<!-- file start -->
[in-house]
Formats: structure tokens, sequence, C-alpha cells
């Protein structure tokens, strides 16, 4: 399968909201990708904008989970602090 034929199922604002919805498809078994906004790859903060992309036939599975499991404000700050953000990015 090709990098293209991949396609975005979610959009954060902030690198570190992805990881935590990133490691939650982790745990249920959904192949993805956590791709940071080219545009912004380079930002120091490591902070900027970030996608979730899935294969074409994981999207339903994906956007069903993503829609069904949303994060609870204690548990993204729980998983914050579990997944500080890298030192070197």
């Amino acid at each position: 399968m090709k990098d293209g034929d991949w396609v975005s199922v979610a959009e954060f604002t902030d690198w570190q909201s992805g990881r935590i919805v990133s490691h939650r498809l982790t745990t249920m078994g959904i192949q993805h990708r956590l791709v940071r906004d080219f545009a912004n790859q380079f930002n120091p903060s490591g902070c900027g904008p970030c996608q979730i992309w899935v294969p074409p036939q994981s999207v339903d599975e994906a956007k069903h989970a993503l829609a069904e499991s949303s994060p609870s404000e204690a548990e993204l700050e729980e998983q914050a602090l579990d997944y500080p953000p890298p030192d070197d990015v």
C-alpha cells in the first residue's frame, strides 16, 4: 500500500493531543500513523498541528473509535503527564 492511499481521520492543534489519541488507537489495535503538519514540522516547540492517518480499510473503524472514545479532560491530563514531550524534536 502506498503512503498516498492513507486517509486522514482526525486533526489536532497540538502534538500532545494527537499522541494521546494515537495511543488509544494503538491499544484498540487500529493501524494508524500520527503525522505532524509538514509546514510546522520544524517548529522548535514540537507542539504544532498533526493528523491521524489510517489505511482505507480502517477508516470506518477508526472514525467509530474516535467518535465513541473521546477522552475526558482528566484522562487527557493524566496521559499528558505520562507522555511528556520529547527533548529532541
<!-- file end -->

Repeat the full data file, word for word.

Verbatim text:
[in-house]
Formats: structure tokens, sequence, C-alpha cells
């Protein structure tokens, strides 16, 4: 399968909201990708904008989970602090 034929199922604002919805498809078994906004790859903060992309036939599975499991404000700050953000990015 090709990098293209991949396609975005979610959009954060902030690198570190992805990881935590990133490691939650982790745990249920959904192949993805956590791709940071080219545009912004380079930002120091490591902070900027970030996608979730899935294969074409994981999207339903994906956007069903993503829609069904949303994060609870204690548990993204729980998983914050579990997944500080890298030192070197």
């Amino acid at each position: 399968m090709k990098d293209g034929d991949w396609v975005s199922v979610a959009e954060f604002t902030d690198w570190q909201s992805g990881r935590i919805v990133s490691h939650r498809l982790t745990t249920m078994g959904i192949q993805h990708r956590l791709v940071r906004d080219f545009a912004n790859q380079f930002n120091p903060s490591g902070c900027g904008p970030c996608q979730i992309w899935v294969p074409p036939q994981s999207v339903d599975e994906a956007k069903h989970a993503l829609a069904e499991s949303s994060p609870s404000e204690a548990e993204l700050e729980e998983q914050a602090l579990d997944y500080p953000p890298p030192d070197d990015v």
C-alpha cells in the first residue's frame, strides 16, 4: 500500500493531543500513523498541528473509535503527564 492511499481521520492543534489519541488507537489495535503538519514540522516547540492517518480499510473503524472514545479532560491530563514531550524534536 502506498503512503498516498492513507486517509486522514482526525486533526489536532497540538502534538500532545494527537499522541494521546494515537495511543488509544494503538491499544484498540487500529493501524494508524500520527503525522505532524509538514509546514510546522520544524517548529522548535514540537507542539504544532498533526493528523491521524489510517489505511482505507480502517477508516470506518477508526472514525467509530474516535467518535465513541473521546477522552475526558482528566484522562487527557493524566496521559499528558505520562507522555511528556520529547527533548529532541